Jane Langlais' garden at her Kenoza Street home is magnificent, with perennial flowers, blueberry bushes and even a pond with koi fish.
It takes a lot of time and effort to maintain it, but none of that matters to Langlais.
"It's funny, because I don't think of it as work," said Langlais. "I consider it fun."
Langlais' garden was recently recognized by the Haverhill Garden Club as its Garden of the Month for June.
The award has extra meaning for Langlais because her mother, Nancy Lagasse, was the club's first president.
"My mother had a greenhouse and she sold annuals," said Langlais. "I would always work with her in the greenhouse and a lot of the plants in my perennial garden were started by her."
Lagasse was the president of the Garden Club from 1967 to 1969.
As a young child, Langlais would help out her mother with several gardening chores. She helped pull weeds at John Greenleaf Whittier's birthplace and tended to the island strips in the middle of Lincoln Avenue near Haverhill Stadium. She was also featured in The Eagle- Tribune when she was a young girl, holding a small flower pot in a photo with a story about her mother.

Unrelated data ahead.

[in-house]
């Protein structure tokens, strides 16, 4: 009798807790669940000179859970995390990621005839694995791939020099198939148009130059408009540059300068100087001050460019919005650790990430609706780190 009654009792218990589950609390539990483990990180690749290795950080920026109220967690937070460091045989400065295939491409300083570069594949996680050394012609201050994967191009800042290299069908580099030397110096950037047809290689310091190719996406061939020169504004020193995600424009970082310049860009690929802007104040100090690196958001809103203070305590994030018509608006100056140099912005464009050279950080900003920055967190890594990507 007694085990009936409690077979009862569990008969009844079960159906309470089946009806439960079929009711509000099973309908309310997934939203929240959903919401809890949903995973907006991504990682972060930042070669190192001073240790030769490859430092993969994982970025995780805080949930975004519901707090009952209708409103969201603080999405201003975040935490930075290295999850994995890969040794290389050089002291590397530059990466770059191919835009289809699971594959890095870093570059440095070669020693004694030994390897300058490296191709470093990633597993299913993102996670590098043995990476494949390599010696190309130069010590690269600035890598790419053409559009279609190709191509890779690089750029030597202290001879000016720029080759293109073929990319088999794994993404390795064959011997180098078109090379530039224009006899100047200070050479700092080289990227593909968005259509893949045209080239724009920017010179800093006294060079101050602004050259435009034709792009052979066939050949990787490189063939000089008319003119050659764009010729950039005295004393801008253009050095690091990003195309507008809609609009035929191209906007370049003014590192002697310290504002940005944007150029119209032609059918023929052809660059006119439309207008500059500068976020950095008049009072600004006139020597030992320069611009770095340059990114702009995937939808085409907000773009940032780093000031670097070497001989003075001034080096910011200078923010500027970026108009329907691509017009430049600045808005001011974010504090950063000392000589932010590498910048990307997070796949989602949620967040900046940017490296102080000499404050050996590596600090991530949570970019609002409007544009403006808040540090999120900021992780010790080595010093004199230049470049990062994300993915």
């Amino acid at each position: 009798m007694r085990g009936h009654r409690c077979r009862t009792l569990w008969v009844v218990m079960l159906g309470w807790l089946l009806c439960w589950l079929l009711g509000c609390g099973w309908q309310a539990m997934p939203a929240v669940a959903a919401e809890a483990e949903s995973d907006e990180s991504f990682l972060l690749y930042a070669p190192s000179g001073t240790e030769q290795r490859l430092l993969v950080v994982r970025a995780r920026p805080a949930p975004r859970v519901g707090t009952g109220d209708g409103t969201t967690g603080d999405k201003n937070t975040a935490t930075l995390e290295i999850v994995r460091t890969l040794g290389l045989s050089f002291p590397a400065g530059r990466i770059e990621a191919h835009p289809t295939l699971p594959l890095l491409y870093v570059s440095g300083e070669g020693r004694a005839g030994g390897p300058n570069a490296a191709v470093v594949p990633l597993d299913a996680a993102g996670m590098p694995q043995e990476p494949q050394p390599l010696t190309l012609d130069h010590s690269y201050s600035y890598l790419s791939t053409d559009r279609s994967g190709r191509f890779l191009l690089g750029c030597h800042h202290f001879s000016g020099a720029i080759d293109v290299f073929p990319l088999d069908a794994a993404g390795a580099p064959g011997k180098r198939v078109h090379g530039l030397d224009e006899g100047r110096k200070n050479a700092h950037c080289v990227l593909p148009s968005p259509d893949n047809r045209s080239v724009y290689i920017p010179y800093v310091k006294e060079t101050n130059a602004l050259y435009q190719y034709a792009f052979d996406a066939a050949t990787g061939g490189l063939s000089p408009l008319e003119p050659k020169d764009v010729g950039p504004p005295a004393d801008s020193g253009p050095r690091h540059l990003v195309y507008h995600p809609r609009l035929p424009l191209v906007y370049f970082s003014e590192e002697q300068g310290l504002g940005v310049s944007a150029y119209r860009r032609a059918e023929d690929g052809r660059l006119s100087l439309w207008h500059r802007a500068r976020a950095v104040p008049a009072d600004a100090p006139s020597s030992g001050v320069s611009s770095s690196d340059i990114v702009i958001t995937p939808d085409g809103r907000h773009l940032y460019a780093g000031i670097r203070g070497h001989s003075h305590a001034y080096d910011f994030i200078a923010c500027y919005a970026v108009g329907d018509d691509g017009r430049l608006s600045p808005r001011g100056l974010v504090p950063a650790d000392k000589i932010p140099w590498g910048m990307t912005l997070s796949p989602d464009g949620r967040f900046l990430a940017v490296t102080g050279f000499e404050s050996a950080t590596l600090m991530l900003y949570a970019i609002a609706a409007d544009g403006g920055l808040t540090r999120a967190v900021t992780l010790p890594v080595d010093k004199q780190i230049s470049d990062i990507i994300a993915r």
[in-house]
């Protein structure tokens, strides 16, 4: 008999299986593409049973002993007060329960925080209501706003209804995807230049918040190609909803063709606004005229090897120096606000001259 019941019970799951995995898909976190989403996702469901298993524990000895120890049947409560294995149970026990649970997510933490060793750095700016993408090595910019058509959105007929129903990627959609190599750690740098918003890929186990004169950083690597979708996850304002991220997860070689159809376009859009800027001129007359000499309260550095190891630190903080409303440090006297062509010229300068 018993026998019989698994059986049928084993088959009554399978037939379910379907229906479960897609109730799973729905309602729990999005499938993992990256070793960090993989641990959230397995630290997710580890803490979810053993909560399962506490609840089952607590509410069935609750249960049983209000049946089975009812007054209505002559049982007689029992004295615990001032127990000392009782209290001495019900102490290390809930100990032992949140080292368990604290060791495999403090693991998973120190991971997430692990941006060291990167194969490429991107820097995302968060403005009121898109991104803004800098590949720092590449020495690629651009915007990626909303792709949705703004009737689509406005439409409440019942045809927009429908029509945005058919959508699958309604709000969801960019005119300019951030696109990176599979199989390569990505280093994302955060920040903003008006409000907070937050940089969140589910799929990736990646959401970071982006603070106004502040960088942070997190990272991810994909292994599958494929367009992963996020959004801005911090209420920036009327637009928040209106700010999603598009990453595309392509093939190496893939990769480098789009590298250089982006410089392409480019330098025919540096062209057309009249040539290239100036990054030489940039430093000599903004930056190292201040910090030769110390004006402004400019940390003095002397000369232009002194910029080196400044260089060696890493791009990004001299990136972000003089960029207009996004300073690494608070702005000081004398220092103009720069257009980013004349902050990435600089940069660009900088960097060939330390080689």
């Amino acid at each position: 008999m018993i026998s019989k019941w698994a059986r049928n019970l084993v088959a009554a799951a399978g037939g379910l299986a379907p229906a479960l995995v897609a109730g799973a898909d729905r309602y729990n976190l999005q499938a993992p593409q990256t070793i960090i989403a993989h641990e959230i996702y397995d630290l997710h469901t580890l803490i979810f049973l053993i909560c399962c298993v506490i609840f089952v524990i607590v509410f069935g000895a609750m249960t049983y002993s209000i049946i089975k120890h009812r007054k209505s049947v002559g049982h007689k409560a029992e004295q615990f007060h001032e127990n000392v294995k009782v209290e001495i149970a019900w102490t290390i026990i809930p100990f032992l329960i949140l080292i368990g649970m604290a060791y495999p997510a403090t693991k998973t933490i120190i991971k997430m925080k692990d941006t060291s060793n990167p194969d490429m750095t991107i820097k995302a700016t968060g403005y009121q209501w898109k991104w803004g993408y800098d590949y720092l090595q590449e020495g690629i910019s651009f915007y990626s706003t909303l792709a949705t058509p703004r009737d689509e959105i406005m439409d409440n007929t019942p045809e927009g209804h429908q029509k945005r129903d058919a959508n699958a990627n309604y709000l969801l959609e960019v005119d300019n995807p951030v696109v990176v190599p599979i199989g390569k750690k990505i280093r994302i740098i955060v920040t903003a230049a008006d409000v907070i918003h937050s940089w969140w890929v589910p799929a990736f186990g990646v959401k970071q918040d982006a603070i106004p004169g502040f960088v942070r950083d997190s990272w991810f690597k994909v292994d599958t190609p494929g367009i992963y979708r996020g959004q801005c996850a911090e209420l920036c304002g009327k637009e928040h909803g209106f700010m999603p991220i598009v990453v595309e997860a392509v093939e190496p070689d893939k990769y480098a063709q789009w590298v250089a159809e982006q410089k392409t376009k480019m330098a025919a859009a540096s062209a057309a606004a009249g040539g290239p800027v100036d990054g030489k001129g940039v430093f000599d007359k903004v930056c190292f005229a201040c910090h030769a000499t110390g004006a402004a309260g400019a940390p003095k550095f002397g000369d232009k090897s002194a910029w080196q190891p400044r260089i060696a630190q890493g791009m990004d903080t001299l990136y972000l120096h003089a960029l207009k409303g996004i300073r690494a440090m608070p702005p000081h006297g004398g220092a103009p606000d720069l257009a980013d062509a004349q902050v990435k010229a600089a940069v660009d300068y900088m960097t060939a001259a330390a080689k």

She took her mother's gardening tips and then began working on her own garden, which has drawn much praise from other Garden Club members.
"I was really quite impressed with the variations," said Joan Pechnik, a club member who voted to recognize Langlais' garden. "Her front yard had perennials and annuals right along the road. People don't usually do that."
Langlais' garden also includes a small apple orchard in the backyard as well as several birdhouses and a significant vegetable garden.
"Her garden is just lovely," said Pat Moriarty, a member of the Garden Club. "She has everything. The flowers are beautiful and all in bloom. They are close to each other but the colors flow into each other and complement each other perfectly."
Moriarty remembers Lagasse's garden from many years ago and she can see Lagasse's garden in Langlais' garden today.
"She was brought up from her mother's gardening, and you learn to love what your parents do," said Moriarty. "It's a love of the family and it's something that they all enjoy to do."
Langlais said that her three children, who are all college-aged, don't have gardens, but she expects her middle daughter to carry on the family tradition.
Lagasse has passed away, but her memory still remains in the form of a scholarship. The Garden Club gives out a scholarship in Lagasse's name each year to a student from Haverhill High or Whittier Tech who is pursuing a gardening-related major in college. The Garden Club donates $300, and $200 comes out of a Lagasse trust fund.
Langlais is always eager to share gardening tips and plants with anyone she comes in contact with. She believes gardening in Haverhill is alive and well.
"It's nice to see the Garden Club and membership that leads on. It's a nice legacy to my mom and the ladies who started it," said Langlais. "It is great to see beautiful gardens in Haverhill and in other public areas downtown."
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